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  • Writer's pictureKimmy

ANOTHER ROUND

Updated: Aug 16, 2021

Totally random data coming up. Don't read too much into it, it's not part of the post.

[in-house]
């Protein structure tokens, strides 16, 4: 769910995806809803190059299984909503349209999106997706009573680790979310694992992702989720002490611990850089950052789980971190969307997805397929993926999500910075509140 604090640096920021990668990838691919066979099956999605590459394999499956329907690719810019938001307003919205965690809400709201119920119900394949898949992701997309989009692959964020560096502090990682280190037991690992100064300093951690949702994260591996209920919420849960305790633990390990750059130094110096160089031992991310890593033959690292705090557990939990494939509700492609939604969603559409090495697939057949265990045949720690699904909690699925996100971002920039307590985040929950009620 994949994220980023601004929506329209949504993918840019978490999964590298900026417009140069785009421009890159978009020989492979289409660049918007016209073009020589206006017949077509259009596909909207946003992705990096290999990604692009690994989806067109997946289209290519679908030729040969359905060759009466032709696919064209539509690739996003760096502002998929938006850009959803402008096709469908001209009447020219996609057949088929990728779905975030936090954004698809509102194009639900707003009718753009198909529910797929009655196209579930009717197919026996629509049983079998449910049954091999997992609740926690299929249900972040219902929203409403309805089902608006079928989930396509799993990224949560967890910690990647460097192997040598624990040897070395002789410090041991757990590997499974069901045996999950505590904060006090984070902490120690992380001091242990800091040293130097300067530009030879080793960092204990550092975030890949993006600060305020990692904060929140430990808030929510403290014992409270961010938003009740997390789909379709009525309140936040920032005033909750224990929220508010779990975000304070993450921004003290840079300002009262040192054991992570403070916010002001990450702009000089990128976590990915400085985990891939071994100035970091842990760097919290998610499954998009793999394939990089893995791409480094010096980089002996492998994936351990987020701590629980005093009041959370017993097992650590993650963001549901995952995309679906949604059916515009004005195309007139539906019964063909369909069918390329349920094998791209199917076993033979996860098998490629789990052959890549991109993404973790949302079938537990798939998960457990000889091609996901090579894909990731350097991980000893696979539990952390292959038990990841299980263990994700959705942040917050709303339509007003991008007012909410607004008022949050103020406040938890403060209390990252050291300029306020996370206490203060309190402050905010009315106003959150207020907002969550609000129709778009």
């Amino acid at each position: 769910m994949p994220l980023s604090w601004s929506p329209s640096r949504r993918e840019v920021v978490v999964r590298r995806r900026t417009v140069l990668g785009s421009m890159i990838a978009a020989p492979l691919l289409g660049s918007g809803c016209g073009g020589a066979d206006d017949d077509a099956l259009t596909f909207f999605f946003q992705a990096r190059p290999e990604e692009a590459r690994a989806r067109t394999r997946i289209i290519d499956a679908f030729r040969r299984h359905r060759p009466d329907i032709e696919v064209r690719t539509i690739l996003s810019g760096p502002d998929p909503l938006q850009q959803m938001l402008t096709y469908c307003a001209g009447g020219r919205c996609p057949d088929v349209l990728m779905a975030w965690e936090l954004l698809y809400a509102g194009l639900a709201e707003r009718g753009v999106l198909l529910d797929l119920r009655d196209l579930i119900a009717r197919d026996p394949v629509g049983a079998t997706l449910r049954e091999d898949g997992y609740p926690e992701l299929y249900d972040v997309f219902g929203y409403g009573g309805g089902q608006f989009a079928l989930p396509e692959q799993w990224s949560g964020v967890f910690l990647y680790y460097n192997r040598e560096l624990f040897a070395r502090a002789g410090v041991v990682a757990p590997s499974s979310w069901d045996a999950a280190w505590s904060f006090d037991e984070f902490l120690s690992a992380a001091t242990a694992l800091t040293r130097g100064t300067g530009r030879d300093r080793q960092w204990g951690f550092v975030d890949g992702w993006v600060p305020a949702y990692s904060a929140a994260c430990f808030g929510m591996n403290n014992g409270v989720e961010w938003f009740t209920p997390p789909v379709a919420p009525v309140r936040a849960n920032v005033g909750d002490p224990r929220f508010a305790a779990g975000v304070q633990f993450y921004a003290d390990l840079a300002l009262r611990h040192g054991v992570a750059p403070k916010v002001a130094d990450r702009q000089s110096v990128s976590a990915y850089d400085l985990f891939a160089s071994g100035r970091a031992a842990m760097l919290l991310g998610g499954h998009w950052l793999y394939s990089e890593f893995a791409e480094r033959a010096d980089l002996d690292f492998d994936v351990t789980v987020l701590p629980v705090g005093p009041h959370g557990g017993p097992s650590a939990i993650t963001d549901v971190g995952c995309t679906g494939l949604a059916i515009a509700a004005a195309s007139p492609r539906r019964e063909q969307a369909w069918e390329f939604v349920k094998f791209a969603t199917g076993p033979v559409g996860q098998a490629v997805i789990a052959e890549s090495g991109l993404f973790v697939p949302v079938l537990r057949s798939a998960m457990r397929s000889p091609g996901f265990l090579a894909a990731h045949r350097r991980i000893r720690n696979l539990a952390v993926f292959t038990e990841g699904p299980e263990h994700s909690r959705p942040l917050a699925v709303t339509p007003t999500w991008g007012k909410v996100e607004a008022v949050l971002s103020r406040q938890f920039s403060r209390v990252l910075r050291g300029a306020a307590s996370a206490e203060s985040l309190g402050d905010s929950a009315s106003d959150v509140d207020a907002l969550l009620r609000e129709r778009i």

I'm the CEO of a small company. I've got a few players on my team making a bunch of noise about getting up to speed with diversity, equity, and inclusion. But, unfortunately, I'm pretty sure that I've missed the boat on starting any equity committee. Frankly, I just wish it would just go away. Plus, we're barely keeping our heads above water. I'm in constant crisis mode spend my time putting out fires. M.W. Well, Good on you, M.W, for being bringing this to the table. I salute you, brother. I've owned small businesses and definitely get where you're coming from. When I was a restauranteur, it was bone-tiringly stressful to be praying for a busy weekend to pay rent on Monday morning. Plus, washing dishes at two in the morning because of staffing shortages followed by 4 a.m. prep for the farmers market, fire after fire after fire, literally and figuratively. Those were whiskey-fueled days, oh the restaurant business. If you can relate, hopefully, we're both older and wiser now with improved coping strategies. For as slammed as you are, and believe me, I hear you, the momentum for equality is not going away. Work environments that do not include diverse voices are not sustainable. Why? Because when decisions happen in an echo chamber, assessments that lead to action become myopic. We are operating from a minimal and inaccurate context. Feedback keeps us honest. Do any current events come to mind as an example? Here's the thing, conversations about who holds power, who has a place at the table, and who does not is Damn. Hard. Work. They are confronting. There aren't easy, tidy endings. This kind of change is not linear, and if we're used to clear progressive steps in working towards a goal, this can be disorienting and frustrating. I've crawled away from equity work sick to my stomach more times than I can count. But here's another thing, I am one hundred percent confident that you can do it. You can take one step at a time, and yes, it's going to be awkward and uncomfortable. As a leader, it is up to you (and I could make a theological argument about moral responsibility here) to show up. It starts with conversations about where we've been. This inventory usually brings up where we've failed. None of us like to look at a list of failures. And even more amazingly, we will generate failure in the process of engaging due to our lack of understanding because we are well-meaning people. People who are white. Revealing our ignorance is inevitable. We need to accept this. Many, many years ago, I earnestly used left-handedness as an example of discrimination in my life. God! What a spectacular moment of ignorance. We were talking about police violence discrimination at the time of my statement; the incredulous look on people's faces is burned in my memory. I still feel the sear of shame when I think of that sentence. It wasn't the first time I failed, and it certainly won't be the last. You may or may not find yourself in a similar situation. Fortunately, the story doesn't stop there. Just because there isn't a big prize at the end of one meeting doesn't mean there aren't rewards over time. When we are the people in charge, humility is the bullet train to deepening trust and connection. Trust me here, buddy. Trust is worth the effort. While you may feel daunted, all the inner resources you drew on to get to where you are now, as CEO, are still within you, available to draw on again. I'm guessing your resources include but are not limited to courage, resilience, creativity, focus, drive, and intelligence. I also imagine that you can see the big picture and the capacity to work with many balls in the air. I do not doubt that you can use your superpowers to encompass actively working toward the kinder, gentler world our hearts know possible. (That concept is from the economist Charles Eisenstein). Or, to put it in another language, what if what we are really doing here was learning to love our neighbor as we love ourselves? Loving, as you know, includes giving and receiving. It's generative. Loving sees a person as more than an employer or employee, a cog in the machinery of capitalism. You may not use this language in a work environment, but you can certainly operate from its premise. To love is to draw on that courage I mentioned in your list of tools. Here's a little pep-talk in case you need one: Love. Never. Fails. To recap: Yes, you are slamming busy. Yes, you are running on fumes. And yes, your heart is definitely in the right place; otherwise, you would not have brought this up in the first place. But, putting your trepidation aside, I can see you listening to the ideas your co-workers are bringing to the table. I am confident that this first dialogue is the stone in the water that creates ripples beyond our current vision. We come out stronger from hard conversations. I know you know this! I see your wings expanding, emerging as the most life-affirming version of yourself, your heart and action propelling your beautiful world and the lives of those in your orbit. Cheers! You can do it, buddy! I'm cheering for you! And hey, thanks for listening.



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